PETALING JAYA: Najib Razak has come to the defence of Umno lawyer Hafarizam Harun and his former public relations adviser Paul Stadlen, after both were implicated in money laundering charges involving RM15 million.
The former prime minister said the payments made by Hafarizam to Stadlen were above board and came from “legitimate sources”.
“A decision was made to pay Stadlen’s company directly using party funds managed by me and not government funds, to avoid further controversy.
“As part of our arrangement, he would be paid RM15 million for several years’ work,” he told FMT today.
Hafarizam today claimed trial at the Sessions Court to two charges under the Anti-Money Laundering, Anti-Terrorism Financing and Proceeds of Unlawful Activities Act 2001.
According to the charges, the lawyer had deposited RM15 million he received from Najib into his law firm’s account.
The court was also told that Stadlen, who was charged in absentia for the same offence, would be tried together with Hafarizam should authorities arrest him.
Najib also defended his decision to hire Stadlen, a British national who was with Apco, a public relations firm hired by the Barisan Nasional government. Stadlen then quit the PR firm and started his own company, soon after a controversy erupted over Apco’s ties with Israeli politicians.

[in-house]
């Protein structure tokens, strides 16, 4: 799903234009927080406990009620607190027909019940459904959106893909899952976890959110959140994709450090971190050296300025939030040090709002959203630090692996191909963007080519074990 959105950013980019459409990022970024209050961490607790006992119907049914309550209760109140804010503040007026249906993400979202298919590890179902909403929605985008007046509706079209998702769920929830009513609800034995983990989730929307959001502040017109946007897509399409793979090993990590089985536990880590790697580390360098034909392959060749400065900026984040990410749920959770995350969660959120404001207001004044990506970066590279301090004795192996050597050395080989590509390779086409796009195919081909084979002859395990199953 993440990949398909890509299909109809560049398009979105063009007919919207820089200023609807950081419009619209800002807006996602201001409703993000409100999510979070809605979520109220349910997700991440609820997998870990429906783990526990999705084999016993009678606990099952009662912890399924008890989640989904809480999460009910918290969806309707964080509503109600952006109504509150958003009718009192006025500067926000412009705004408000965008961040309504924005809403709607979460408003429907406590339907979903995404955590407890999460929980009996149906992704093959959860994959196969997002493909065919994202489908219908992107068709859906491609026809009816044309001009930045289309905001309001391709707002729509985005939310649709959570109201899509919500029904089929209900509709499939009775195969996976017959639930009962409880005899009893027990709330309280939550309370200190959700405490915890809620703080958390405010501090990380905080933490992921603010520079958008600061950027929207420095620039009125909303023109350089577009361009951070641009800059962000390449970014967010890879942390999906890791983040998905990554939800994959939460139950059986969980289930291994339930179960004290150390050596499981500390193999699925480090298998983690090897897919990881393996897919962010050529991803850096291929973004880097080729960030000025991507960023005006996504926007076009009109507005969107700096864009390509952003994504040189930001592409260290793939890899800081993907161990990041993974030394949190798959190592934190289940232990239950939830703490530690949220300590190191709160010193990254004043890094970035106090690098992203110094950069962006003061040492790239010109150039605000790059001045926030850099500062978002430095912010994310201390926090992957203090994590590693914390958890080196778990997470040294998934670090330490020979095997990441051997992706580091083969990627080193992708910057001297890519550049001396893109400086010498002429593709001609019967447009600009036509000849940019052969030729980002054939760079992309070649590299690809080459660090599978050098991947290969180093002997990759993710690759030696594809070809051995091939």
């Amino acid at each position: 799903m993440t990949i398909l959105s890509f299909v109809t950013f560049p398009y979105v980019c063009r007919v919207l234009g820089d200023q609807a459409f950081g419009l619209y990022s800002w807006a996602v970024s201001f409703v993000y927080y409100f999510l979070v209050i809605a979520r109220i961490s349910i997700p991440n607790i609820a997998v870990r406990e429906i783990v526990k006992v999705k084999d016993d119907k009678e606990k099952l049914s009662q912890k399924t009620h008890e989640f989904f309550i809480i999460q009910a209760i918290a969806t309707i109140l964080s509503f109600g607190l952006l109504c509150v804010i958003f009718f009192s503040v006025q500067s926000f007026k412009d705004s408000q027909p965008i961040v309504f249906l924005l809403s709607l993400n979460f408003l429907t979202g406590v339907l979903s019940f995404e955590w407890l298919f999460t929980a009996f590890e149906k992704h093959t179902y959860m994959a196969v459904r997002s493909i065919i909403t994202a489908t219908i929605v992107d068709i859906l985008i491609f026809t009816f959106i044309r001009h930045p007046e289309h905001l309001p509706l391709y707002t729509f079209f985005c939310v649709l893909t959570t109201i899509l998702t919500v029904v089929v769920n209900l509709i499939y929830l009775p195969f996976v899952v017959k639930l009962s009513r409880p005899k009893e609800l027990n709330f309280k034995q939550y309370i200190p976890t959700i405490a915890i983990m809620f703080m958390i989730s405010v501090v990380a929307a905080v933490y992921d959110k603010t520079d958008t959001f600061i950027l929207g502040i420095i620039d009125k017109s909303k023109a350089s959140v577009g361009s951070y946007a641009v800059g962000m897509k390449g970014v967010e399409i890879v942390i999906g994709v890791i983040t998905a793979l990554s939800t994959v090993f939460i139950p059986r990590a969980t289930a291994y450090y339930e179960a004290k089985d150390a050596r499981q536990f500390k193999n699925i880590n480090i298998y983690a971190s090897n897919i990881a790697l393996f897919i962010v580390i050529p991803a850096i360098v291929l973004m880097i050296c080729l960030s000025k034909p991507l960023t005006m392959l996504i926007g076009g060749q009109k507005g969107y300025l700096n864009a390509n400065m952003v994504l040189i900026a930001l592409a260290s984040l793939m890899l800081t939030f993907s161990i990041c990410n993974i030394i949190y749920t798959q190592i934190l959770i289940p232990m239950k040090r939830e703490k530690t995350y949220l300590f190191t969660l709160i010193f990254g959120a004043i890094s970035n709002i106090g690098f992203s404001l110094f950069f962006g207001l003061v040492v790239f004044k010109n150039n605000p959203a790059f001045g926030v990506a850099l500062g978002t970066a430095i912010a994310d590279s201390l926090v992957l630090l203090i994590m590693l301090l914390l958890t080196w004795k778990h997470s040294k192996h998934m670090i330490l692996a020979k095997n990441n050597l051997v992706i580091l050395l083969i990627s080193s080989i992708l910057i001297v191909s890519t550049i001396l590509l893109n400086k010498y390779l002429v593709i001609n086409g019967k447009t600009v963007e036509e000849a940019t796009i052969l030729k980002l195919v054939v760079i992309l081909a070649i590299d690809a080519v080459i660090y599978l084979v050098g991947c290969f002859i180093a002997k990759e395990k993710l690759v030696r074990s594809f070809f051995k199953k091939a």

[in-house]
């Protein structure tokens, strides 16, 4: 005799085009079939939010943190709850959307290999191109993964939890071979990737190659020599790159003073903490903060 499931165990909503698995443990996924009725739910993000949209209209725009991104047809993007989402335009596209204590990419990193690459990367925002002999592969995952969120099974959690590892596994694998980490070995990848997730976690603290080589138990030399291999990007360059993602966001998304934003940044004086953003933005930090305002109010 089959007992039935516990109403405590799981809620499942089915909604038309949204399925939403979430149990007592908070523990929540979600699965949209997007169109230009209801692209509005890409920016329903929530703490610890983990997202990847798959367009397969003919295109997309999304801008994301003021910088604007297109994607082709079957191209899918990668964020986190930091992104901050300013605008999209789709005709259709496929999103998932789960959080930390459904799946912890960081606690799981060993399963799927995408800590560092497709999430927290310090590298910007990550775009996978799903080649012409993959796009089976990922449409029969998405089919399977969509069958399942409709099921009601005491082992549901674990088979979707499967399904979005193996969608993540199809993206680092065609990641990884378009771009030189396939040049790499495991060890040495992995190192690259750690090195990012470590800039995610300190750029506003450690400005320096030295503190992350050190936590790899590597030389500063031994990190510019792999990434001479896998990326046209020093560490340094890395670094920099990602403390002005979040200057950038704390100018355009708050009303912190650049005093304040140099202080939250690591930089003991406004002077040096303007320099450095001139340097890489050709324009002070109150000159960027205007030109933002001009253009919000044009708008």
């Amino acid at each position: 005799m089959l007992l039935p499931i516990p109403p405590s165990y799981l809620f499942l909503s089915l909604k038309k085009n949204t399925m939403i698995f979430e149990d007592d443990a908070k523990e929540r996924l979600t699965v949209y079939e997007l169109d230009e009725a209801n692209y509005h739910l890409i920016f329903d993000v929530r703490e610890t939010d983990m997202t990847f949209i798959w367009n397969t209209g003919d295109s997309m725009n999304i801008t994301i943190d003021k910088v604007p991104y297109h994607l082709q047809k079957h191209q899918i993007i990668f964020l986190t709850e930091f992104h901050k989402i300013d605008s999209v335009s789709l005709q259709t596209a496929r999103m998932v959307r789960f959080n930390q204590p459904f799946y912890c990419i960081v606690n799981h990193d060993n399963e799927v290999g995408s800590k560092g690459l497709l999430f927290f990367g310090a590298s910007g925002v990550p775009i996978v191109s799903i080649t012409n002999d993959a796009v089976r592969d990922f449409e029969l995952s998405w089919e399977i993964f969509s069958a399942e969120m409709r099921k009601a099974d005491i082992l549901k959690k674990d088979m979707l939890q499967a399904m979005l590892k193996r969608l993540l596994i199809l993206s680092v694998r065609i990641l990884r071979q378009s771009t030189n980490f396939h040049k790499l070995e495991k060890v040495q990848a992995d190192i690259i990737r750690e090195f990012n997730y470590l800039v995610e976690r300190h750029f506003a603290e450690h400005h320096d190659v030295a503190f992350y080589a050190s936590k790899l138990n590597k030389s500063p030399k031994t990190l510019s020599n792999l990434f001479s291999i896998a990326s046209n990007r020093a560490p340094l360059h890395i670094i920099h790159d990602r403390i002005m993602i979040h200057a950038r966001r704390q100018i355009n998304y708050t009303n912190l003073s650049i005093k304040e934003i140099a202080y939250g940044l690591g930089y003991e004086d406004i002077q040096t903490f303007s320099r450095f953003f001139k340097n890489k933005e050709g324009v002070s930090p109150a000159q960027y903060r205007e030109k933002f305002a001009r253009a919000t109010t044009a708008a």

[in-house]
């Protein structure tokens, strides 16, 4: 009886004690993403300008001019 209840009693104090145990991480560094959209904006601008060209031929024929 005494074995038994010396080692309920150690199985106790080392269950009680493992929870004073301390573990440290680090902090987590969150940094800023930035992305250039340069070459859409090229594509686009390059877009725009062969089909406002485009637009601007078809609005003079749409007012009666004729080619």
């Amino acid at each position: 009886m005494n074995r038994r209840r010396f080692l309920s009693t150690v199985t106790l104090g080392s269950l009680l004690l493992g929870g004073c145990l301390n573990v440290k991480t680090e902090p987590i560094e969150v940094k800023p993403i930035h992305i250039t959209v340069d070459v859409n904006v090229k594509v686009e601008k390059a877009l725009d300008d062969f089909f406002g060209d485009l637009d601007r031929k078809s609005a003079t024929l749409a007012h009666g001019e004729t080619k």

Najib said money for Stadlen was handed over to Hafarizam to be placed in a trust account, so that the lawyer would arrange for payments to be made to Stadlen over the course of several years.
“The RM15 million was not paid for Hafarizam but to be disbursed to Paul’s company as and when payment or claims are due over the years.”
Najib praised Hafarizam, describing him as a well-respected figure in the legal community.
“This is the second lawyer of mine who has been unfairly charged, and the charges against him and Stadlen are conveniently timed for the by-election,” he said, referring to the Semenyih polls on March 2.
Najib said the source of the funds in Hafarizam’s case was also the subject of several charges against him, but is confident he could prove that the funds came from legitimate sources.
He said similar tactics were employed to smear his name, including allegations that he had asked for changes in the final audit report on 1MDB.
On the other hand, Najib said the actual charge was that he changed the draft audit report and not the final report.
“There were also allegations in the media that I ordered the change to remove any mention of Jho Low’s involvement in the audit report even though it was explained in Parliament that his involvement was on behalf of the Saudi Arabia partner,” he said, referring to businessman Low Taek Jho.
“So I believe the charges against Hafarizam are nothing more than by-election propaganda.”